Staying in tune
Roy Forbes didn’t reach the Charlie Patton T-shirt-wearing stage of his life right away. Called the “Father of the Delta Blues,” Patton was a bit of a mysterious figure to most.
Stories of his wild juke-joint performances dot southern blues literature and collections of his raspy voiced recordings have been packaged over the years, but little is known about the man.
Now having spent 40 years in the music business, North Vancouver’s Roy Forbes is well into his Patton period, T-shirt and all. But when reflecting on his career, Forbes, like many artists of his generation, doesn’t start with the legendary Mississippi bluesman. He gets there eventually, but the journey starts with the lads from Liverpool.
“I wasn’t listening to Charlie Patton at 14,” says Forbes, with a laugh.
“My parents were into country music, the gold old stuff like Hank Williams and Ernest Tubb. There was a lot of that growing up. My older sisters listened to Elvis. The first song of his I remember hearing was Blue Suede Shoes. But then the Beatles came along and took the top of my head off.”
In 1967, Forbes got his first guitar; learnt a few chords; hurt a few fingers; and eventually got a band together. They started playing dances around Dawson Creek, Forbes’ hometown, and quickly started writing songs. He was always drawn to composing his own material, Forbes adds, and when you’re playing four- hour-long dances, a healthy mix of originals and covers is a necessity.
In January 1971, then a Grade 12 student, Forbes headed south to Vancouver for a couple days. He had been a Neil Young fan for sometime by that point — the Beatles had opened the door to the likes of Dylan, the Stones and Young to Forbes — but after seeing him perform at the Queen Elizabeth Theatre, nothing would ever be the same again.
How could one man with one guitar and a harmonica rack, sitting down nonetheless, hold an audience so captive?
“It was earthshaking for me. A defining moment,” says Forbes.
“I realized you could hold a stage on your own and tell stories. I didn’t realize Neil was in a back brace for those shows and that’s why he sat down. But I started sitting down too.”
Not long after Forbes returned to Dawson Creek, a red-hot band of session players, called Spring, blew into town and asked Forbes if he would open for them. He did. The next day, Spring picked Forbes up from school and took him to Fort St. John where he opened that night’s show.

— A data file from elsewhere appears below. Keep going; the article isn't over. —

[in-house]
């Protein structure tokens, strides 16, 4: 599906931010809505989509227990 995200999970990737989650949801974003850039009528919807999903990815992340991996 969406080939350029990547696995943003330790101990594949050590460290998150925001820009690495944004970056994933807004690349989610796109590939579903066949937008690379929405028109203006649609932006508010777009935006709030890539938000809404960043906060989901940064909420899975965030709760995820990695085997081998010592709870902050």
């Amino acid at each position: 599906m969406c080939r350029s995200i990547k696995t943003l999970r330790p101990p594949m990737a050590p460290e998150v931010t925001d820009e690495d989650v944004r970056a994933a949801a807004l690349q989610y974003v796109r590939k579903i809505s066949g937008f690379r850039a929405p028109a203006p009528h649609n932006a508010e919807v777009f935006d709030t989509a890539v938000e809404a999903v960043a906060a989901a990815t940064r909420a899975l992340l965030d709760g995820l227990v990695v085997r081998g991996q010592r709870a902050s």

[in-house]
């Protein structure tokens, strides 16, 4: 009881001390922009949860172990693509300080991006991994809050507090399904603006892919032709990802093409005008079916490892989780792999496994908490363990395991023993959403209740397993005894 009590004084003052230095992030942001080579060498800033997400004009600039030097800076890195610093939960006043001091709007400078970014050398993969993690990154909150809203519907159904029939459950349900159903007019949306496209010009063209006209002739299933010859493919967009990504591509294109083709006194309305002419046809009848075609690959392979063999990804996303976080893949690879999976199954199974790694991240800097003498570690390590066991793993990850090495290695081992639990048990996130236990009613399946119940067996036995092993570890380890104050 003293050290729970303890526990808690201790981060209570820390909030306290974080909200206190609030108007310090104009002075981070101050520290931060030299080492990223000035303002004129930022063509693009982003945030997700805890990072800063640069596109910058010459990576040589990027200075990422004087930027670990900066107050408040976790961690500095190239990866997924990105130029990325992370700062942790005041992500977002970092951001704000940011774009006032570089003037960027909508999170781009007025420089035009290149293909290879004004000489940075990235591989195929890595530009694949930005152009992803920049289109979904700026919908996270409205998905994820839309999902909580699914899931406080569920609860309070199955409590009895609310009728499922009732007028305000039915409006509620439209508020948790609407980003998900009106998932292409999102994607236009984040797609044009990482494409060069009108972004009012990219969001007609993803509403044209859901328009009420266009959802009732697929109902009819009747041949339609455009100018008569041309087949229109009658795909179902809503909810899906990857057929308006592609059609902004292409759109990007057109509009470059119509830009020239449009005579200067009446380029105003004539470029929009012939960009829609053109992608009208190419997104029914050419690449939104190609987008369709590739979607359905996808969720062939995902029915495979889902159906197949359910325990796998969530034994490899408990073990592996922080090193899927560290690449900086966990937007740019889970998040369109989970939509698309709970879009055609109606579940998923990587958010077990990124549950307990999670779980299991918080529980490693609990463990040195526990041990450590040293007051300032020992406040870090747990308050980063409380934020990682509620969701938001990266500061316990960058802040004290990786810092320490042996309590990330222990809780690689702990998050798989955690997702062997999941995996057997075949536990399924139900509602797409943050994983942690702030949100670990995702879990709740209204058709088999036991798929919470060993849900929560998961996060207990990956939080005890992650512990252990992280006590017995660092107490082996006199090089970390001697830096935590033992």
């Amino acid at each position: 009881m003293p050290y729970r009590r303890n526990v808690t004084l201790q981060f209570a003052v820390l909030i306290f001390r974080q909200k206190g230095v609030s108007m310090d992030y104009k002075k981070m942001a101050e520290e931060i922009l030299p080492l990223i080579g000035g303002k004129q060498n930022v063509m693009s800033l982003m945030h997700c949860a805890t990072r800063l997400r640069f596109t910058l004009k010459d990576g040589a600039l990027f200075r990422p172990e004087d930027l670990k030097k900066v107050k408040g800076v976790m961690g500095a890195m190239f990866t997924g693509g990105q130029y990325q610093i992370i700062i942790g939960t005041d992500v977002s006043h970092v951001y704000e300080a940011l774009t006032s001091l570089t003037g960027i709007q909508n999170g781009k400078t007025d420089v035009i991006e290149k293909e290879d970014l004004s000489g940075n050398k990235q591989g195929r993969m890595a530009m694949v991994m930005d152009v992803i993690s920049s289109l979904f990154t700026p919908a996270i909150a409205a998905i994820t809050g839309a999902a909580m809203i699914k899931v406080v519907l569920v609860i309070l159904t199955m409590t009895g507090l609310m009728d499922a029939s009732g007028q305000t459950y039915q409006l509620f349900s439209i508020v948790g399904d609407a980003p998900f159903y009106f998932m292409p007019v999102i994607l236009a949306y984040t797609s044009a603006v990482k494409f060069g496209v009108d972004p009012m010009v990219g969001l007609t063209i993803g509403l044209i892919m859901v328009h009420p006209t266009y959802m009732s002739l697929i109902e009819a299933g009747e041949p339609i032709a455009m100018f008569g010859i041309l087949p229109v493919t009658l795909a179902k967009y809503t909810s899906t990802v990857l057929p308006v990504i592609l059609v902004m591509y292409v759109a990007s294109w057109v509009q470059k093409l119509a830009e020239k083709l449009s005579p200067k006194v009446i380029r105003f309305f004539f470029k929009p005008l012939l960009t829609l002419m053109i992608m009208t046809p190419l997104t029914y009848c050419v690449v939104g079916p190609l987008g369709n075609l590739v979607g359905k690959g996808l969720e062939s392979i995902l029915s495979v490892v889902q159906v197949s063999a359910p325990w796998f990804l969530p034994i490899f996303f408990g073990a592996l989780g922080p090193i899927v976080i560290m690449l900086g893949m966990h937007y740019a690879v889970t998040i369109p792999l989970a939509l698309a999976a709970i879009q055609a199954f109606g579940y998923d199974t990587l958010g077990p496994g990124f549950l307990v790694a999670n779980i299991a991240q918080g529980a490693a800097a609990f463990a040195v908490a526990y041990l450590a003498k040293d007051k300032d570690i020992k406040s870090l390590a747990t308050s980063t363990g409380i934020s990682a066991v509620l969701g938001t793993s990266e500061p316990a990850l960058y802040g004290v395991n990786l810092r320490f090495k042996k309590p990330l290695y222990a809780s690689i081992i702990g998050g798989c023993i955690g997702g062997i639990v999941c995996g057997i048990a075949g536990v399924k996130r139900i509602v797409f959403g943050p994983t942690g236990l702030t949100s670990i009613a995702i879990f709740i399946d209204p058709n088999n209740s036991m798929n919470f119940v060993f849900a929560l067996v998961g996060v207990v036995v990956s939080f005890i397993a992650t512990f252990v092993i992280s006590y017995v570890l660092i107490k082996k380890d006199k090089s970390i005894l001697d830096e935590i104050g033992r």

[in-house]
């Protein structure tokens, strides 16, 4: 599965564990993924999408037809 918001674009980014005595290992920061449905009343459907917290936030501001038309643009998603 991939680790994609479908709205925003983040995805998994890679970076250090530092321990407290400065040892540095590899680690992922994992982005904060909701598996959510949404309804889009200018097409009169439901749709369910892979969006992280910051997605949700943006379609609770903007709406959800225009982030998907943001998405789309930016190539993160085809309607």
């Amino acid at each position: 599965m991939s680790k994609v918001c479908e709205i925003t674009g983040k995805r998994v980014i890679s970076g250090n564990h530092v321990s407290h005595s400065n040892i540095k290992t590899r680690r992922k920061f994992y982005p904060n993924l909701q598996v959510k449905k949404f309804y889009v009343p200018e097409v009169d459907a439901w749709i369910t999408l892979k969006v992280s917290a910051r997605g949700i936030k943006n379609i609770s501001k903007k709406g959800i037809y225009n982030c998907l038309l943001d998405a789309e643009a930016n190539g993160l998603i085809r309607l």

After relocating to Vancouver shortly after school wrapped up, Forbes found himself about to step on stage and sing at the Queen E, not 10 months since he breathlessly watched Neil Young perform there. And the big-time gigs didn’t stop. Tours with John Lee Hooker and opening for the likes of Supertramp, Santana and the Earl Scruggs Review soon followed.
He then started playing the folk circuit in Western Canada, to rave reviews, and recorded albums for tiny labels such as Casino Records before heading to Los Angeles to do the big-production thing. He quickly realized he didn’t fit the over-the-top LA scene and headed back to Vancouver.
He worked with a band again upon his return, after remembering his love of rock ’n’ roll at a Bruce Springsteen show. He burnt out, however, soon thereafter and took some time for himself.
By the summer of 1980, Forbes emerged once again as a solo act and rejoined the folk festivals for the better part of the next two decades. But when his daughter Suzannah was born in 1989, things changed yet again.
“By that time I had been doing it for nearly 20 years,” he says. “I didn’t make a conscious decision to slow down but I didn’t want to miss out on her.”
To fill the professional hours, he began to produce other artists, write music for documentaries and cut a few tunes for Sesame Street. Ever the record collector, Forbes has also hosted radio shows inspired by his collection of 45s, chock full of those old Mississippi greats a 14-year-old Forbes wasn’t quite ready for, on CBC and CKUA in Calgary.
There’s no real magic to the radio thing, he says, he just does it and “people like it.” But after successfully navigating a career as long as his, requisite highs and lows notwithstanding, Forbes has learnt a thing or two about what people like. And he has also gained some insight about the thing he’s loved all his life — music.
“It’s what I wanted to do since I was a kid and I’m still doing it,” he says, smiling.
“I’ve never had another job. That’s a lot of trench time. But you have to be in it for the long haul. If you keep that in mind, you’ll be okay.”
Roy Forbes will be celebrating his career with two concerts on Sept. 9 & 10 at the Deep Cove Shaw Theatre. Showtime is 8 p.m., tickets are $30. For more information on the shows visit www.firstimpressionstheatre.com.